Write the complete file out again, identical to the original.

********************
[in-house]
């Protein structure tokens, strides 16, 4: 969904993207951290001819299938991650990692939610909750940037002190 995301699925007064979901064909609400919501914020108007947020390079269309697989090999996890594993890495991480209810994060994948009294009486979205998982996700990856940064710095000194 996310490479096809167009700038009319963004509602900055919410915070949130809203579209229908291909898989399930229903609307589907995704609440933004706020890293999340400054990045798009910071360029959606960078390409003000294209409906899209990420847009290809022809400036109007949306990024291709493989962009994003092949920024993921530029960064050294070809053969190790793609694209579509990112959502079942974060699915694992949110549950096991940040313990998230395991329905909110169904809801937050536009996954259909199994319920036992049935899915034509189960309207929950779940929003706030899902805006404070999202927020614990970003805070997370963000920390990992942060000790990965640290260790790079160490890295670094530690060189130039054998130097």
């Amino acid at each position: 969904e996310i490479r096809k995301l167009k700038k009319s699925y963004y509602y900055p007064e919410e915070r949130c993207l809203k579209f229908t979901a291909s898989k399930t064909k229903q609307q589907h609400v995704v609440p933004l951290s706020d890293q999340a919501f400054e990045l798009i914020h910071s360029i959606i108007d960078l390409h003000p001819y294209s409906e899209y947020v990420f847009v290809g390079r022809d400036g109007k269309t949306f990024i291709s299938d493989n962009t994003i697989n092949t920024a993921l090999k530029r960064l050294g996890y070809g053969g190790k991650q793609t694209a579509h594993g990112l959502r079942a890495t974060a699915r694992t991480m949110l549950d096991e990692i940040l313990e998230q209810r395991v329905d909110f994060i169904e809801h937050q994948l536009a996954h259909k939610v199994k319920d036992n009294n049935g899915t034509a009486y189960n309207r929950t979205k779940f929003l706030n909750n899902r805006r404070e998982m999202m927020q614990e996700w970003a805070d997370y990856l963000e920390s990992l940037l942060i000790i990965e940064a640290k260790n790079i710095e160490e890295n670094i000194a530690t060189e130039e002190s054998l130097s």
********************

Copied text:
[in-house]
């Protein structure tokens, strides 16, 4: 969904993207951290001819299938991650990692939610909750940037002190 995301699925007064979901064909609400919501914020108007947020390079269309697989090999996890594993890495991480209810994060994948009294009486979205998982996700990856940064710095000194 996310490479096809167009700038009319963004509602900055919410915070949130809203579209229908291909898989399930229903609307589907995704609440933004706020890293999340400054990045798009910071360029959606960078390409003000294209409906899209990420847009290809022809400036109007949306990024291709493989962009994003092949920024993921530029960064050294070809053969190790793609694209579509990112959502079942974060699915694992949110549950096991940040313990998230395991329905909110169904809801937050536009996954259909199994319920036992049935899915034509189960309207929950779940929003706030899902805006404070999202927020614990970003805070997370963000920390990992942060000790990965640290260790790079160490890295670094530690060189130039054998130097």
């Amino acid at each position: 969904e996310i490479r096809k995301l167009k700038k009319s699925y963004y509602y900055p007064e919410e915070r949130c993207l809203k579209f229908t979901a291909s898989k399930t064909k229903q609307q589907h609400v995704v609440p933004l951290s706020d890293q999340a919501f400054e990045l798009i914020h910071s360029i959606i108007d960078l390409h003000p001819y294209s409906e899209y947020v990420f847009v290809g390079r022809d400036g109007k269309t949306f990024i291709s299938d493989n962009t994003i697989n092949t920024a993921l090999k530029r960064l050294g996890y070809g053969g190790k991650q793609t694209a579509h594993g990112l959502r079942a890495t974060a699915r694992t991480m949110l549950d096991e990692i940040l313990e998230q209810r395991v329905d909110f994060i169904e809801h937050q994948l536009a996954h259909k939610v199994k319920d036992n009294n049935g899915t034509a009486y189960n309207r929950t979205k779940f929003l706030n909750n899902r805006r404070e998982m999202m927020q614990e996700w970003a805070d997370y990856l963000e920390s990992l940037l942060i000790i990965e940064a640290k260790n790079i710095e160490e890295n670094i000194a530690t060189e130039e002190s054998l130097s």